It is instructive to compare and contrast the accessibility efforts of mainstream companies. IBM has perhaps done more than any other company in the arena of accesibility. One of IBM's latest contributions is its effort regarding the open-source Firefox browser. IBM programmers wrote and donated tens of thousands of lines of code to make Firefox usable with screen readers. Screen reader manufacturers were then hired by IBM to write configuration files so that their programs would work with Firefox. As part of the screen reader evaluation in this issue, we tested three screen readers' functionality with Firefox.
In contrast, Apple has not made an effort to make its mainstream products accessible. The iPod, which AccessWorld reviewed in March 2005, could easily be made accessible to people who are blind. The iTunes software, which is part of the Rokr cell phone evaluated in this issue, is also very difficult for people who are blind to use. Unfortunately, Apple has not chosen to pursue the same course as IBM and other companies.
Amy Salmon, a technology trainer from Wisconsin, reviews three screen readers: Freedom Scientific's JAWS for Windows 7.0, GW Micro's Window-Eyes 5.5, and Dolphin Computer Access's Hal 6.51. Each product was evaluated in the following areas: installation; documentation and support; basic performance in Microsoft Word and Excel; and on the Web using Internet Explorer 6.x and Mozilla Firefox 1.5. Find out how these three products performed.
In the latest of AccessWorld's popular series of cell phone evaluations, Darren Burton of AFB's Technology and Employment Center in Huntington, West Virginia (AFB TECH), reviews Apple's Rokr E1 cell phone. In addition to a description of this mainly inaccessible phone, this article offers a listing of other current accessible cell phones. These include the LG VX 4650, 4700, and 5200 models from LG Electronics; Nextel's Motorola i355; the Samsung MM A800, which is a music- and TV-enabled multimedia telephone; and a brief update on the Mobile Speak and TALKS cell phone screen readers.
Lee Huffman, also of AFB TECH, evaluates HumanWare's myReader, a new type of video magnifier. myReader captures an image of whatever is placed on its viewing table, and then reformats it into an arrangement chosen and customized by its user. myReader has no x-y table. Instead, it uses navigation through its control panel and its automatic scrolling feature to eliminate the back-and-forth movement of a document on an x-y table and reduce user fatigue. Read about this unique product.
eBay is the place to go online to buy or sell merchandise. Janet Ingber, author and music therapist, describes how to buy and sell merchandise on eBay using a screen reader. eBay is more difficult to use than the typical online shopping site, but it is possible to participate in both the buying and the selling. Read our how-to and get ready to join the fun on eBay.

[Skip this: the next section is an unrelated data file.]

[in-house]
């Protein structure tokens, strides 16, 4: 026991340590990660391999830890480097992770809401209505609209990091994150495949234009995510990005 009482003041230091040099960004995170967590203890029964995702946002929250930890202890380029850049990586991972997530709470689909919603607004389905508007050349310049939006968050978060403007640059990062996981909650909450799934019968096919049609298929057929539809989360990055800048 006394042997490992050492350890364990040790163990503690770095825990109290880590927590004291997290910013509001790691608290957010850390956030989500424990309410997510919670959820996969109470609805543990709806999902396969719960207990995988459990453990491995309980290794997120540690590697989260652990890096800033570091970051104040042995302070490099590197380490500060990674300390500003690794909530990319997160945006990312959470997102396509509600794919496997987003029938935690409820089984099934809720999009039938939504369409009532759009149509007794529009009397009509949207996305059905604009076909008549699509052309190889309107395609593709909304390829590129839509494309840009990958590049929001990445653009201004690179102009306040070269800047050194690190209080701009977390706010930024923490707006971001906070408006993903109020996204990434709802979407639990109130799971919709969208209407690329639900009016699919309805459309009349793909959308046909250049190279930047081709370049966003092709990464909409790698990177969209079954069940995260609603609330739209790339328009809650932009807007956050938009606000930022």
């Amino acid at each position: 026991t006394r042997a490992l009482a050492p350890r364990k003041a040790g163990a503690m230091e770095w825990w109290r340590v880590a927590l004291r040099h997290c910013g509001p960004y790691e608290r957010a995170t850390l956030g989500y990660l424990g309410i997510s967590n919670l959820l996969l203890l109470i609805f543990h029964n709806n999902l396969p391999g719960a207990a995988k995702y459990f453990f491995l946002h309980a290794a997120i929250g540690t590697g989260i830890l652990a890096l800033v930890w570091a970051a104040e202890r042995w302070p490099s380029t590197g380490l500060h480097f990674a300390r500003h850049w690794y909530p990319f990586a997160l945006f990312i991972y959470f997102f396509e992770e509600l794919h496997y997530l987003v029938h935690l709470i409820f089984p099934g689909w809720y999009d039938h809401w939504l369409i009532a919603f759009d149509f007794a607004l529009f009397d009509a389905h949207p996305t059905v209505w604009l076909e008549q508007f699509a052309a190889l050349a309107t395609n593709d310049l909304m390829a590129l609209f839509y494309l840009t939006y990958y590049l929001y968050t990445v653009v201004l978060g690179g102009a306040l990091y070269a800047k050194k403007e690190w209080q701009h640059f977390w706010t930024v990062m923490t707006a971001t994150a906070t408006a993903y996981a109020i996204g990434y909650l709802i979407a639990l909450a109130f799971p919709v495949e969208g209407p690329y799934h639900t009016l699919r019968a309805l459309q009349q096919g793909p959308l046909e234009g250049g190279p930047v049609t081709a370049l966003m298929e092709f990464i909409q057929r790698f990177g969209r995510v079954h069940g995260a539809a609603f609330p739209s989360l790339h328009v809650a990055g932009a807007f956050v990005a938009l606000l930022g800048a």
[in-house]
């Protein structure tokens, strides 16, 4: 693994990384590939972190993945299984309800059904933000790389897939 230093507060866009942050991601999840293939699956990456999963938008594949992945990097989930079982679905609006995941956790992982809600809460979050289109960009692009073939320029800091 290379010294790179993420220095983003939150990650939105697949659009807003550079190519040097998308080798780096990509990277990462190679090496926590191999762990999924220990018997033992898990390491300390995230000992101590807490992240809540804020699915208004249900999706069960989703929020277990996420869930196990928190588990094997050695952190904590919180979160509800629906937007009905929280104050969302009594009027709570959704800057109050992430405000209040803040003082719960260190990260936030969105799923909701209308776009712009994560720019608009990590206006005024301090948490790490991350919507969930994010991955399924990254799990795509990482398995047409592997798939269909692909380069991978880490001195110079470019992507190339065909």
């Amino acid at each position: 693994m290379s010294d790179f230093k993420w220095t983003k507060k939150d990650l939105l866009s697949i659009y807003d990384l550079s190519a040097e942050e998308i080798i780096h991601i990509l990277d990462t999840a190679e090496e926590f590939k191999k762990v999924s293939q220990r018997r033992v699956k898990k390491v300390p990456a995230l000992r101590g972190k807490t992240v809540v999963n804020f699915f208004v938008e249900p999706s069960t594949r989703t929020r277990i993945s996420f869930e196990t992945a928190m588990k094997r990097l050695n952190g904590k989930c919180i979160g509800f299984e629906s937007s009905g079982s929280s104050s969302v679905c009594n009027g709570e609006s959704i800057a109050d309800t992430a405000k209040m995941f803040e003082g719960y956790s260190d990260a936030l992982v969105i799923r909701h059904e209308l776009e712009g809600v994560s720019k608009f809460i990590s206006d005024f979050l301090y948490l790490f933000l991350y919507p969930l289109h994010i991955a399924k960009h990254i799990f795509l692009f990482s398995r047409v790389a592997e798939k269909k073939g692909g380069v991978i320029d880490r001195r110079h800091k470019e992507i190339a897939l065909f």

Deborah Kendrick writes about the latest edition to HumanWare's family of BrailleNote personal digital assistants (PDAs), the BrailleNote mPower. Additions found on the mPower include a secure digital flash slot (a storage card about the size of a postage stamp), two USB host ports, one USB client port, BlueTooth capability, a 28MB flash drive, the ability to make digital voice recordings, a stereo media player, and more. Read about the latest upgrade to this popular PDA.
Joe Lazzaro, director of the Adaptive Technology Program at the Massachusetts Commission for the Blind in Boston and a freelance writer, writes about the GoldWave sound editor, an inexpensive and fairly accessible software package. GoldWave lets you record from a variety of inputs, including microphones and auxiliary input, using patch cords, and even lets you record streaming audio while you're listening online. A number of readers have asked us to publish an article explaining step by step how to convert material from audiotape to digital files. If you want to do this, or have any interest in recording onto your computer, this article is for you.
Editor in Chief
In the report on the CSUN 2004 conference in the May 2004 Access World, a photograph was labeled incorrectly. The device in the picture captioned "Close-up of the Talking Tablet" is actually the Talking Tactile Tablet from Touch Graphics. We apologize for any confusion.
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